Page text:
Monday, April 11, 2016

That'll Do

Sometimes running a farm feels like being in your own action movie. The stakes are high, the air is crisp, and while you won't find yourself fighting bad guys or walking a tight-rope - your heard still pounds.

Last week I found myself walking up the road, watching the woods with squinting eyes as the ghostly bodies of escaped sheep darted through the trees, little lambs loping behind them. They were a ways up the steep hillside, but still visible since most of the woods here are not yet green. Gibson was beside me, watching, head low and eyes locked. We had been trailing them for a half mile, tipped by a neighbor who had driven by to say they saw my ram and some ewes down the road. My road ends at a rural highway, so that got our attention.  I put down the colored pencils and we suited up in boots and a walking stick. We'd get back those sheep. Now we found them. Step one, complete.

I have been spending so much time inside focused on the artwork that is trying to catch up with the bills here, that I didn't stop to look out the window at the flock after morning chores. So they had plenty of time to slip through a hole in the fence and follow the deer paths and stream into the woods.   To get to them Gibson would have to jump over the cold creek, race uphill, and have the wherewithal to send them home, not farther away from the farm. I wasn't in hunting chaps, and the rose bushes and other thorny growth was thick. I was hoping Gibson could hand this without me going home bruised and bleeding. I sent him up and he was gone like a buckshot.

It wasn't easy to see from the road, but far as I could tell Gibson locked on them with that classic stare and it was enough for them to turn tail. They darted back towards the farm, and the dog slowly stalked behind, trotting when he needed to to keep up. Gibson has been trained with me and some professional sheepdog trainers, but we are far from trial ready. I was counting on his instincts, not my commands. We are not a well-oiled machine like that. I watched them as I walked back home, along the road and then they crested over a bank and they were out of my site. I watched. I waited. No sign of dog or ewe.

I walked faster, my heart racing a bit. This wasn't our property and I didn't know it. I don't usually have Gibson out of my site, much less leave him with a 200 pound ram, ewes, and their offspring to deal with. I heard nothing, no barks or yelps. I saw nothing, though I strained my eyes trying. Finally I saw a flash of white and it was gone, but it was heading towards the farm. They were on some secret path for cervines and ravens. Seeing them closer to home I called to my dog, who raced back from farther up the road than I expected.

He popped out of the woods and onto the empty country road. His chest was heaving and he looked to me and then back at the sheep. I called to him "That'll Do!" and when he ran to me I went to my knees and hugged him close. This dog, he's perfect to me.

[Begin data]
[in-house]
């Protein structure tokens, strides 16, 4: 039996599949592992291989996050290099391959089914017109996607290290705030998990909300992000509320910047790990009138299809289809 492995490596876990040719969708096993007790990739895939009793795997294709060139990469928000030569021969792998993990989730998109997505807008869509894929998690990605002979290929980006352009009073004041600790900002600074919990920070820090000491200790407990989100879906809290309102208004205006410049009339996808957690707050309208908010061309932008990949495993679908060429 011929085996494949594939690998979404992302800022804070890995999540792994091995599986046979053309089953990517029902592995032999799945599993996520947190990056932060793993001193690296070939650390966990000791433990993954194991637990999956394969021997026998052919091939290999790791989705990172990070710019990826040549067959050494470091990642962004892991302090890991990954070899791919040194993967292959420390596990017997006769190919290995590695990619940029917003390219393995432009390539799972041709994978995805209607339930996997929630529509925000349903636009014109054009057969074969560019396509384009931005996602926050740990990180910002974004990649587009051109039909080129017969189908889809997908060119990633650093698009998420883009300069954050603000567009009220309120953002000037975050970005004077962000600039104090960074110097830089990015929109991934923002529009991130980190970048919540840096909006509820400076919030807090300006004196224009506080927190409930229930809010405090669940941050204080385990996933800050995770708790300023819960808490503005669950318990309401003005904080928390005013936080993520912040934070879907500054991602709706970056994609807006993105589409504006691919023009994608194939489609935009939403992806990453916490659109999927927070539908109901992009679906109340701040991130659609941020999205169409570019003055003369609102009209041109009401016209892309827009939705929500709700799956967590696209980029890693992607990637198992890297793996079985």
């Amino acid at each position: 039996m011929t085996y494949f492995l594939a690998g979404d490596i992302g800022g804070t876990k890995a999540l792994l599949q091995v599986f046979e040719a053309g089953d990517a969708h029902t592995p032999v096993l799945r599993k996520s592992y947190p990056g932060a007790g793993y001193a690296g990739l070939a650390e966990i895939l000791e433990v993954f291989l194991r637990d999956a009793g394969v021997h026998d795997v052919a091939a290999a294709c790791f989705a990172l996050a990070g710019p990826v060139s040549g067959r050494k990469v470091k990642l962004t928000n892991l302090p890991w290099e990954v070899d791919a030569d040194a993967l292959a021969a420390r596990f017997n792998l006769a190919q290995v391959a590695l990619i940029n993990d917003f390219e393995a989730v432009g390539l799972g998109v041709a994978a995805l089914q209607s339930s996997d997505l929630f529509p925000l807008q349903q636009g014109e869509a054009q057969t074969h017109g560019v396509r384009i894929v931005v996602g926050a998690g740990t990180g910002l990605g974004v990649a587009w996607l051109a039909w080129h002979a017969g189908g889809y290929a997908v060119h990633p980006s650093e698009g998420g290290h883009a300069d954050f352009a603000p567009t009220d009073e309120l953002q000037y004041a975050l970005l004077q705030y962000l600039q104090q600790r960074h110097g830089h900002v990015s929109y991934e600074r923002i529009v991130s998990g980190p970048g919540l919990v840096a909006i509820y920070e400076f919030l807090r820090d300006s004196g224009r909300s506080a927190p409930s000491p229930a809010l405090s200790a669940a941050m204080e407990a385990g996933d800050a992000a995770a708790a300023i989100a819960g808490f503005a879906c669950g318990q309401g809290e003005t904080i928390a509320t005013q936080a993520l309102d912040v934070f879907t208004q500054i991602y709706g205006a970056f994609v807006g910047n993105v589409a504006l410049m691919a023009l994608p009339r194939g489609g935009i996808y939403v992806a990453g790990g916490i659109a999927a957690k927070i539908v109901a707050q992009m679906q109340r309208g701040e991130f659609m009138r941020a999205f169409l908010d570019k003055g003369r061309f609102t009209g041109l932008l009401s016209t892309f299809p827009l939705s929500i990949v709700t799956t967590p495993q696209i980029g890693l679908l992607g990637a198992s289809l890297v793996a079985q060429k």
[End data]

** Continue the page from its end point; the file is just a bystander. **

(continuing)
The sheep were back in their pens, soon munching early grass and acting as if nothing was wrong or different. Gibson and I were back home, he at my side as I worked on drawings for clients and files for logos. I let out a happy sigh, a long one. For years all I wanted was some sheep on a hill. I thought it was because of my love of wool and fibre, livestock, and farming. But it's about the tiny exhales of adventures I share with these dogs. We don't win ribbons. I we don't enter contests. But we work as a team to keep a little farm sane and safe.

That's better than an action movie.


Blogger edie batt said...

Loved this.... Gibson is so perfect for you! Good job...I really need to get a border collier as well - would make life with my sheep much easier it seems! Thank you for the story as always!

April 11, 2016 at 12:57 PM  
Blogger Simple as ALC said...

It's better than an action movie until they make it to the highway and are killed.
This entire post made me uneasy and worried (again) for the safety of your animals. I'm guessing others feel the same way, seeing you only received one positive comment so far.

April 11, 2016 at 2:45 PM  
Blogger crashdown said...

Great story. There's no better feeling than using your dog to save you from a sheep emergency--I've been there. Atta boy, Gibson!

April 11, 2016 at 3:09 PM  
Blogger Jenna Woginrich said...

Thanks guys!

ALC: so far every tweet and comment you have made has been negative, and from a simple search online you are a part of the crew that is recreationally offended by my life. So I won't be posting your comments here any more. Have fun out there.

April 11, 2016 at 3:45 PM  
Blogger Jenna Woginrich said...

On safety - farming isn't safe. Raising animals isn't easy. But I have never had an animal roam to the highway or cause a problem in the road. And if they did I would be A LOT more concerned about the humans driving on that highway than the animals. Fences get repaired when such things happen. You make a mistake, you hug your dog, you move on.

April 11, 2016 at 3:50 PM  
Blogger Miriam Romais said...

Nicely done!

April 11, 2016 at 4:14 PM  
Blogger Jenny Leong said...

Good job, Gibson. Great post, Jenna. Love your writing style.

April 11, 2016 at 5:27 PM  
Blogger Linda said...

Good boy Gibson! I just love that dog. Give him a big hug for me.


April 11, 2016 at 7:39 PM  
Blogger The Morrissey said...

ALC, As far as the fence - I have a 4 foot chain link just to keep my dogs and chickens in and that doesn't work all the time. Shit happens and alls well that ends well. Sheesh.

April 12, 2016 at 8:49 AM  
Blogger Patsy said...

What does Friday think about the sheep?

April 12, 2016 at 9:28 AM  

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